Is It Safe to Retire During the Pandemic?

The fallout from the coronavirus COVID-19 has impacted many New Jersey resident’s retirement plans. A volatile stock market and widespread unemployment have derailed long established retirement plans. Soon-to-be retirees are watching their retirement savings disappear in the blink of an eye. It is difficult to say how long this will last, but here are a few things to keep in mind if you are planning to retire in the near future.

The country is heading toward a recession and it can be risky to retire during an economic downturn. When stock prices fall, it can be a great time to invest because you can buy low and sell high after the stock market rebounds. But if you are selling your stocks, a down market can be disastrous for your lifelong investments. You likely bought your stocks in a healthier market, meaning you bought them for more than they are currently worth.

If you’ve been watching your retirement savings dwindle over the last few months, try to remain calm. You cannot, technically speaking, lose money on your investment in the stock market until you go to sell your stocks. Even if your investments have shrunk significantly, you can still get this money back by keeping your funds invested until the stock market recovers. Withdrawing your money now will solidify your losses.

So, if your retirement plan is based largely around stock market investments, it’s probably a good idea to hold off retiring for a year or two until the stock market has time to rebound. While we cannot predict how long down market will last, if you can wait even a year or two, your investments might be worth more when you finally do decide to retire.

There are, however, some circumstances which would make it a good idea to retire in the face of a recession. If your retirement fund is mostly cash, you can probably afford to retire even during a recession. If your retirement portfolio is geared towards conservative investments like bonds instead of stocks, you may find that your savings are largely unaffected by the current economic climate. In these instances, as long as you budget well and live within your means, you may indeed be able to afford to retire right now.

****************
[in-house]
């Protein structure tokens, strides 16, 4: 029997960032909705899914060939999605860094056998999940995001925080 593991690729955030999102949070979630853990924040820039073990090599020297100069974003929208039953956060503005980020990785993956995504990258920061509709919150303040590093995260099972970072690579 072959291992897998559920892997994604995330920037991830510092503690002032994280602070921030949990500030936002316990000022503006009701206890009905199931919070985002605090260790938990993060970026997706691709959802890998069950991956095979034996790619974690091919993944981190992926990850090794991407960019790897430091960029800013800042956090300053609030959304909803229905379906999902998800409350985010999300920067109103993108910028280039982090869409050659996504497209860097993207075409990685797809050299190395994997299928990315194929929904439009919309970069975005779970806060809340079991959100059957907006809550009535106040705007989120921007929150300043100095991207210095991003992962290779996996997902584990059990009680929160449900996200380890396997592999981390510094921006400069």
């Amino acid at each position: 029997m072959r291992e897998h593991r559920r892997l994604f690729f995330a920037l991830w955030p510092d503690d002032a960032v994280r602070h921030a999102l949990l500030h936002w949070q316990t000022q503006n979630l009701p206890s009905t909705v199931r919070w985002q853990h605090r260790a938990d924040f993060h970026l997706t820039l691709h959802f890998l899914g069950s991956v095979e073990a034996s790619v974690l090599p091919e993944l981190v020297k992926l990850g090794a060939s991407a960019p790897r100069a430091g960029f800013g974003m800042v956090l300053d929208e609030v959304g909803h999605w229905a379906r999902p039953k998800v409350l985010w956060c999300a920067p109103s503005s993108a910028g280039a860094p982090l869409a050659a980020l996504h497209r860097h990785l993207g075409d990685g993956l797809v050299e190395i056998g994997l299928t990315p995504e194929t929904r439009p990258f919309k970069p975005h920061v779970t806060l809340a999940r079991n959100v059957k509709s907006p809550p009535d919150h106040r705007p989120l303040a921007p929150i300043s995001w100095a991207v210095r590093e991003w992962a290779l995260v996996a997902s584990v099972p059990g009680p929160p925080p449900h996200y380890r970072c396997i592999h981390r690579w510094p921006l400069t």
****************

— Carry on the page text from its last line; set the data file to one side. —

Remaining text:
Another way you might be able to consider retirement now is if you have other sources of income to keep up with your bills. If you have a pension or intend to collect on your Social Security benefits, you can depend more heavily on these sources of income in the beginning of your retirement while your investments recover.

Frustration is understandable—you’ve spent your whole life preparing for retirement only for events outside of your control to derail your plans. But unless you can afford to live off of other means of income, it will be worth it in the long run to hold off on retiring for a few more years. If you are worried about your retirement savings or how to protect your assets, Veitengruber Law can help. It is never too late to make some changes to reach your retirement goals.

What To Do When You’re Unemployed with Credit Card Debt

Many across the US have experienced job loss or income reduction as a result of the coronavirus crisis. Figuring out how to pay for basic needs and monthly utilities is one thing, but deciding how to handle credit card debt is another thing entirely. Any amount of credit card debt is concerning, but if you are working with a high interest rate, things could go sideways quickly. Here are 4 tips to getting through unemployment with credit card debt.